“Most of the buyers we have are snowbirds and what they really get drawn to is the maintenance-free lifestyle,” he said. “They can leave for six months and come back and everything looks exactly the same.”

Because of its location in Gateway, Barney said, “We’re getting some young families. The last two we sold have been to folks about 40.”

Commercial real estate broker Steve Luta said he thinks there will be interest by builders in smaller projects in and around downtown Fort Myers.

That could offer a more urban lifestyle with buildings situated near the jobs, restaurants and nightlife of downtown, he said. “Some people don’t want the single-family home, lawn maintenance, pool, and all that stuff.”

Gary Tasman, founder and executive director of Cushman & Wakefield Commercial Property Southwest Florida, said new construction such as Santa Luz and Neill Communities’ Villa Palmeras, are selling well in Lee County.

“There are already home builders building condos and they’re selling as fast as they can get out of the ground,” he said.

There would be a market for new high-rise condos as well, Tasman said, but that sector — hard hit when the market imploded at the end of 2005 — is still being sold cheaply enough that the cost of new construction is far more than buying an existing one.

Banson said that’s the case at North Star, where “a lot of the units may be in the $150-per-square-foot range. It would take $300 a square foot to build this product again.”

Towers will first rise again directly on the Gulf of Mexico between Estero to Marco Island, he predicted.

For that type of construction, “The prices need to push $500 a foot to be viable right now,” he said. “It’s probably $400 right now.”

Still, Tasman said, prices are rising fast and new Gulf-front towers may come sooner rather than later. “It wouldn’t surprise me if we hear an announcement of a new Gulf Front tower within the next 12 months.”

Connect with this reporter: @DickHogan (Twitter) or email dhogan@news-press.comBy Dick Hogan

Condo costs

The cost per square foot of building a Gulf-front skyscraper condominium:

• $250 hard construction costs

• $75 soft costs (marketing, advertising etc.)

• $81 25 percent developer profit

• $101 land

New Restaurants, Retail Coming To Hot Alico Road Corner

Site work is underway now for a retail construction project that will bring a handful of restaurants and retail shops just northwest of Gulf Coast Town Center.

Development plans for the 22.5-acre parcel feature several restaurants, including Chili’s, Tijuana Flats, B.J.’s Restaurant and Brewhouse, and PDQ, a new concept by the founders of Outback Steakhouse with a menu centered on chicken tenders.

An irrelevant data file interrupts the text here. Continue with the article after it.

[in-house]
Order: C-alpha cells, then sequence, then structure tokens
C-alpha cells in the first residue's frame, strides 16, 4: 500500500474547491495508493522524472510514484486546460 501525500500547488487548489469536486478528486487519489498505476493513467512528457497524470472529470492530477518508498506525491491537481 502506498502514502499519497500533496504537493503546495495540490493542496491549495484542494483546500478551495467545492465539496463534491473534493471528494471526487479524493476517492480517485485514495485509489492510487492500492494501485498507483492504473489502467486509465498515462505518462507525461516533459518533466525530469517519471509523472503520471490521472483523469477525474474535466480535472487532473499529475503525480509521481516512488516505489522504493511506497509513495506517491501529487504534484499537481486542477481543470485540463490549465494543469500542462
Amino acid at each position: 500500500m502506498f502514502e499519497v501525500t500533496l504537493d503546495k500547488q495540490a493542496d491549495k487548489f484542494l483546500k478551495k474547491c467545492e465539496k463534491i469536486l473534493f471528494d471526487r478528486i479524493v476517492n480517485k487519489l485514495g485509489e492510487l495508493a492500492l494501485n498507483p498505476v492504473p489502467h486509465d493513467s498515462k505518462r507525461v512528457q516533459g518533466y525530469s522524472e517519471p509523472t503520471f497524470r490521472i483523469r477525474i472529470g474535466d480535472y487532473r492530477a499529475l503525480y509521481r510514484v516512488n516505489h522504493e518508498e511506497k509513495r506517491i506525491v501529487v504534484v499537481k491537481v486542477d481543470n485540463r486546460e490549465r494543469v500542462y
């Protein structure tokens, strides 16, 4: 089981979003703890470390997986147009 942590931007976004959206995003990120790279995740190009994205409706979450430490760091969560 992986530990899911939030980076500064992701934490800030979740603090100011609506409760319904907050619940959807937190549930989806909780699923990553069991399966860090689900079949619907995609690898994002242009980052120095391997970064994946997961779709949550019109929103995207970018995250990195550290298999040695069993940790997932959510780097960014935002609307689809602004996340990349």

Road and utility construction is first up for University Plaza West and that is scheduled to be finished in June so that the restaurants can begin construction, said Frank Mirasola, vice president of Vantage Properties, the project developer.

“The size and scope of Gulf Coast Town Center has created this large demand because the large customer base is coming from pretty far away just to shop and have a meal there,” Mirasola said. “These restaurant companies don’t spend millions of dollars on new locations unless they know they have the customer demand for them.”

B.J.’s Restaurant and Brewhouse, which features craft beer, burgers and pizza, has 15 locations in Florida.

PDQ, which stands for “People Dedicated to Quality,” according to the restaurant website, was founded in Tampa in 2011 by Outback Steakhouse co-founder Bob Basham and MVP Holdings CEO Nick Reader.

Vantage purchased the land for University Plaza for $4.5 million in December from the Cleveland Clinic Foundation. The land stretches from the northern entrance road to Gulf Coast Town Center south of Alico Road west to the Interstate 75 interchange. Negotiations are still underway with tenants for the land nearest the interstate and could include additional restaurants, shops, offices or a hotel, Mirasola said.

The project is one of several in the works near Gulf Coast Town Center. Commercial real estate broker Steve Cunningham, a partner with LandQwest Commercial in Fort Myers, said the area promises to see plenty of construction for years to come.

“During the recession, the retailers really pulled in their horns and were just focused on trying to maintain the status quo and surviving,” Cunningham said. “Now, they are ready to get back to work. Projects like these take one or two years of planning, so there will be things happening there for some time.”

Cunningham said Gulf Coast Town Center and Florida Gulf Coast University combine to be very attractive to retailers.

“It has the perfect mix of people because you have middle to upper-income residents in the neighborhoods nearby and then you have the college students,” Cunningham said.